Evidence of market manipulation – MarketWatch

ANNANDALE, Va. (CBS.MW) — Is the stock market being manipulated?

Is the Pope Catholic?

The latest evidence of manipulation came Monday, the last day of the quarter. On that day, the majority of mutual funds beat the market. While that would seem to be a mathematical impossibility, researchers take it as evidence of a manipulative practice that is known in the mutual fund world as “marking the close.”

The SEC defines “marking the close,” which is illegal, as “attempting to influence the closing price of a stock by executing purchase or sale orders at or near the close of the market.”

Right before the close, in other words, funds will place buy orders on stocks that they already own. That will cause the prices of their stocks to rise and thus make the performances of their funds look better than they otherwise would.

Four researchers, led by Mark Carhart, co-head of quantitative strategies at Goldman Sachs Asset Management, have collected overwhelming evidence that mutual funds have engaged in this illegal behavior for years.

For example, they found that trading volume tends to spike significantly in the final minutes before the close of each quarter in the very stocks that top mutual funds are holding.

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(Their research, “Leaning for the Tape: Evidence of Gaming Behavior in Equity Mutual Funds,” appeared in the April 2002 issue of the Journal of Finance. Those interested in a more detailed discussion of their research should read an article I wrote about it in the Oct. 6, 2002, New York Times. I should also note that I have witnessed investment newsletters engaging in this practice in an attempt to boost their Hulbert Financial Digest performance ratings.)

Other evidence suggesting that mutual funds are marking the close comes from the percentage of them that beat the market averages on the final trading days of each calendar quarter.

For example, the researchers found that on the last trading days of the calendar quarters between July 1993 and June 1999, some two-thirds of all domestic equity funds beat the S&P 500 — about three times higher than the percentage of them that beats this index on all other days.

This pattern was apparent in mutual funds’ performances for this past Monday, when the S&P 500 index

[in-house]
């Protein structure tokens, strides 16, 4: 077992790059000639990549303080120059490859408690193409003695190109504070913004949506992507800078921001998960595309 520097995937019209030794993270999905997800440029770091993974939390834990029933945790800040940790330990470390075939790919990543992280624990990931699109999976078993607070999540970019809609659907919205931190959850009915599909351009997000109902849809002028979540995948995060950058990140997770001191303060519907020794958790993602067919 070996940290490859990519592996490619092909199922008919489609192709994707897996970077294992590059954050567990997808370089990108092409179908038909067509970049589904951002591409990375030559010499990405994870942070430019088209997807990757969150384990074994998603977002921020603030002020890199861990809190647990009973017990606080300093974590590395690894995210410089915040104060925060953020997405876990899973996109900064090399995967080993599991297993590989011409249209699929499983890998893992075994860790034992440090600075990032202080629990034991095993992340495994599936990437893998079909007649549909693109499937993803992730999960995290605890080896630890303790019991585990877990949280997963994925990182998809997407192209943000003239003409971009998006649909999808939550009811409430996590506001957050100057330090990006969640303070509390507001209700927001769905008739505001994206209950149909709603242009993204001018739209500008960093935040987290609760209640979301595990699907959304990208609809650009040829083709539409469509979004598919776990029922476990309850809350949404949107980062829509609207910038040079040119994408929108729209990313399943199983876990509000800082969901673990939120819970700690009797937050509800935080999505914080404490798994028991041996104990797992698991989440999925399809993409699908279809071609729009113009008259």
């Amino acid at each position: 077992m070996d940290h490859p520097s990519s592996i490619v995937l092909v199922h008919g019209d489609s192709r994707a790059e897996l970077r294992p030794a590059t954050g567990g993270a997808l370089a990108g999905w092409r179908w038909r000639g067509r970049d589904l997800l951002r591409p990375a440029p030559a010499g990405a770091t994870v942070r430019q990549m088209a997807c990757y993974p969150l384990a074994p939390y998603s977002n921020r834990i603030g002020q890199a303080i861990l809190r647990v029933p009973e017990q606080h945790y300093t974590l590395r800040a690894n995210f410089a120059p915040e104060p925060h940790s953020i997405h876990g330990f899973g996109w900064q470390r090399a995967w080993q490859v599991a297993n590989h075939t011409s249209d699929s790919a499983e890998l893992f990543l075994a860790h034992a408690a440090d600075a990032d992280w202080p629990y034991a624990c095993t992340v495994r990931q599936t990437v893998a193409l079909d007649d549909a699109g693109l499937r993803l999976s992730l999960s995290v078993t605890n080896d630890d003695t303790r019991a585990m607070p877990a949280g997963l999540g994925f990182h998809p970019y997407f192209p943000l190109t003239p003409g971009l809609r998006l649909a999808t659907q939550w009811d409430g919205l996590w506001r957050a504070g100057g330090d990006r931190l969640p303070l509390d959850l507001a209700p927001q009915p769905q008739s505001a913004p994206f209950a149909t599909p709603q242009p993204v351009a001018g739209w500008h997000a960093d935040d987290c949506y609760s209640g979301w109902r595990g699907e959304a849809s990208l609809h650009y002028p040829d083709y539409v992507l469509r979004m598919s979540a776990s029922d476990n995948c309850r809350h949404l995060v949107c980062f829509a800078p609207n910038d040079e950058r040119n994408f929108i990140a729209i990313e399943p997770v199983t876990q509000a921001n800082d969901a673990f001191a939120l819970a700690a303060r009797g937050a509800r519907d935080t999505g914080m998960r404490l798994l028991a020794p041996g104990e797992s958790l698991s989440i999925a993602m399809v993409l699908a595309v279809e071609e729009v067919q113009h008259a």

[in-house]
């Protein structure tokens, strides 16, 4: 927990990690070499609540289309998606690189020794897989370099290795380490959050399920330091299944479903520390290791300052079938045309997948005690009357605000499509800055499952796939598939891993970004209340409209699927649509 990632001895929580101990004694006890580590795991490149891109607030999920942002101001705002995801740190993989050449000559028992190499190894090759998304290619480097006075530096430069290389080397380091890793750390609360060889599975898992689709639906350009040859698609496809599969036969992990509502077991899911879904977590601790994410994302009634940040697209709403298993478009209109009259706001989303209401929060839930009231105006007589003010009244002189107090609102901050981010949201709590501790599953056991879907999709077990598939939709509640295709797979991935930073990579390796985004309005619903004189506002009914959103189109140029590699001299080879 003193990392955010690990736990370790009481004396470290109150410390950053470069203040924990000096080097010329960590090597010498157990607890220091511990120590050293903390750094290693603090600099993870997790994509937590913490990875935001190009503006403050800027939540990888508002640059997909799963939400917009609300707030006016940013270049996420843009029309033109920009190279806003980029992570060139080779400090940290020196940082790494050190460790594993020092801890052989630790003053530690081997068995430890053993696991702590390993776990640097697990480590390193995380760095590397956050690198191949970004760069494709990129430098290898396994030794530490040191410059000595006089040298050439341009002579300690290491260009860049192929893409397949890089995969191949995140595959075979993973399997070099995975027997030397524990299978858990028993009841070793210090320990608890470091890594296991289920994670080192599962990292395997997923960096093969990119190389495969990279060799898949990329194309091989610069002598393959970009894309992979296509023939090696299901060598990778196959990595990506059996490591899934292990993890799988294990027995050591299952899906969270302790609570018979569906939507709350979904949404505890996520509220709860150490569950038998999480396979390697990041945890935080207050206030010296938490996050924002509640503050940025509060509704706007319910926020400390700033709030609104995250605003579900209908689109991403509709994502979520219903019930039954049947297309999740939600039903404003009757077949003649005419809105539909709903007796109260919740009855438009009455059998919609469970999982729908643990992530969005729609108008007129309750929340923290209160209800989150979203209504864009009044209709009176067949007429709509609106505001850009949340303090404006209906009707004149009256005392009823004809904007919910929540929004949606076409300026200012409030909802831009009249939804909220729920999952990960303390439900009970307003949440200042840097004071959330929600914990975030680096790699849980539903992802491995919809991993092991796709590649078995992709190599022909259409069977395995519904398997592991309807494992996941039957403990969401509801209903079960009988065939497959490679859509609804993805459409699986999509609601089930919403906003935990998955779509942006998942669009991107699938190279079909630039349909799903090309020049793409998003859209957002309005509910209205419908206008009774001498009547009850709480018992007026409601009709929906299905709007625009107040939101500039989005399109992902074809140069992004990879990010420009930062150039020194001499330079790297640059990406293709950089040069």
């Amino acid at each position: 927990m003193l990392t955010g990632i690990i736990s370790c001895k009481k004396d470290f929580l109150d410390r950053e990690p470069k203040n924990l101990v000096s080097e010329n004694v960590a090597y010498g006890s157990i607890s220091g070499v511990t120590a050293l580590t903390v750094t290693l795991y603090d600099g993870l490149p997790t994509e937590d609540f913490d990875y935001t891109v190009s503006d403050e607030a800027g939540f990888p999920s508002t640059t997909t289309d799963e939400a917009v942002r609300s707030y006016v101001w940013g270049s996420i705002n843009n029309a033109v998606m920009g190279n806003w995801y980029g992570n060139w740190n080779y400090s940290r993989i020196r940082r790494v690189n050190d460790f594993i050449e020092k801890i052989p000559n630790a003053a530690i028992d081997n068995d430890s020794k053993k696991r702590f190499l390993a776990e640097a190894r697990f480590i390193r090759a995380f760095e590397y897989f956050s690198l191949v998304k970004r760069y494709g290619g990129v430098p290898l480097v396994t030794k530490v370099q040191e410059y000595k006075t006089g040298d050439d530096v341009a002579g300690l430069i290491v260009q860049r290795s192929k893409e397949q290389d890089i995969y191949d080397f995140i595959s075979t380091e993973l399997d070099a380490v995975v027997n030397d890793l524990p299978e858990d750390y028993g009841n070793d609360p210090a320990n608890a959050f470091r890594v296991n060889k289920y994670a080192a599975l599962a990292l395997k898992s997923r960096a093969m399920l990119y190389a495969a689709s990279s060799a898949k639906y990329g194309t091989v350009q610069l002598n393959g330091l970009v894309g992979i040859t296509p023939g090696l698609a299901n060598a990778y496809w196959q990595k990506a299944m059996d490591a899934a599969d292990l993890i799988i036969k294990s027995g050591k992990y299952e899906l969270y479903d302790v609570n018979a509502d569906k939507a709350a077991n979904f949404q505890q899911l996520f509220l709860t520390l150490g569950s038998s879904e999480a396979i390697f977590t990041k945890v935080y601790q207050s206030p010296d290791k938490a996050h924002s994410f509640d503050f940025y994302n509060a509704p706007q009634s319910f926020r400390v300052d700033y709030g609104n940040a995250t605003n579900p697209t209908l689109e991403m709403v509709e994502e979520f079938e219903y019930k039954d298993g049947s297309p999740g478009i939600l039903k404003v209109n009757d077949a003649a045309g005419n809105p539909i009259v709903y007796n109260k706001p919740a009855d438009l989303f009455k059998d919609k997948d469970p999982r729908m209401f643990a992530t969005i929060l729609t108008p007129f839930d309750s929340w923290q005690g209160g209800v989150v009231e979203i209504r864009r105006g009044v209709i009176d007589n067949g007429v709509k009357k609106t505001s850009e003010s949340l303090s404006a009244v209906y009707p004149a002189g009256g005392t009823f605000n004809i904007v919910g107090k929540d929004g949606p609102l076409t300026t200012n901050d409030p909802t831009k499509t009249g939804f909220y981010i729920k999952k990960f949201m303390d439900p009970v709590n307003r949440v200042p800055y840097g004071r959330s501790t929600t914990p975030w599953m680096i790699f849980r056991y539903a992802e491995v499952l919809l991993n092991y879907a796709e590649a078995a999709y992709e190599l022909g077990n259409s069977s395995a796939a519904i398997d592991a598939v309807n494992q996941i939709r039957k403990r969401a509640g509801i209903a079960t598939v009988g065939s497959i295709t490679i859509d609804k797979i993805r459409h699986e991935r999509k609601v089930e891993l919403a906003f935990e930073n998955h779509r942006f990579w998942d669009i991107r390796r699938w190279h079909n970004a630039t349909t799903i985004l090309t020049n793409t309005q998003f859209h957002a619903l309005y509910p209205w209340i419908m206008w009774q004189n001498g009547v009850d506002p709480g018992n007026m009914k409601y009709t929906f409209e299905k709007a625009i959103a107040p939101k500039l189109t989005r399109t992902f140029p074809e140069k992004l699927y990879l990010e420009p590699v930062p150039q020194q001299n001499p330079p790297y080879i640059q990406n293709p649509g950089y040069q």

fell by 0.18 percent.

The average fund in 11 of Lipper’s 12 major domestic equity fund categories did better than this.

To be sure, the performance boost that mutual funds enjoy because of marking the close will be short lived in most instances. In fact, the practice will tend to dampen their performances over the long run, since the stocks they buy right before the close of a quarter will tend to be relatively high priced.

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But, according to the researchers, many funds are more than willing to pay that long-term price in order to boost their standings in the short-term performance sweepstakes.

This means that you should not invest in mutual funds on the last day of a quarter, since by doing so your purchase price will be artificially inflated. You’d be surprised how many investors nevertheless invest in funds on those dates.

Many firms’ retirement plans, for example, invest each month’s employee contributions as of the end of each month.

Just by changing the investment date to any other day, according to the researchers, you should be able to increase your returns significantly — by more than 4 percent per year in the case of small-cap funds, for which marking the close tends to have the greatest impact.

It’s too late to change what happened on Monday, of course. But it’s not too late to start lobbying your retirement fund to change its investment dates, so that come this coming Sept. 30 you won’t once again pay the price for many mutual funds’ manipulative behavior.

View more information: https://www.marketwatch.com/story/evidence-of-market-manipulation

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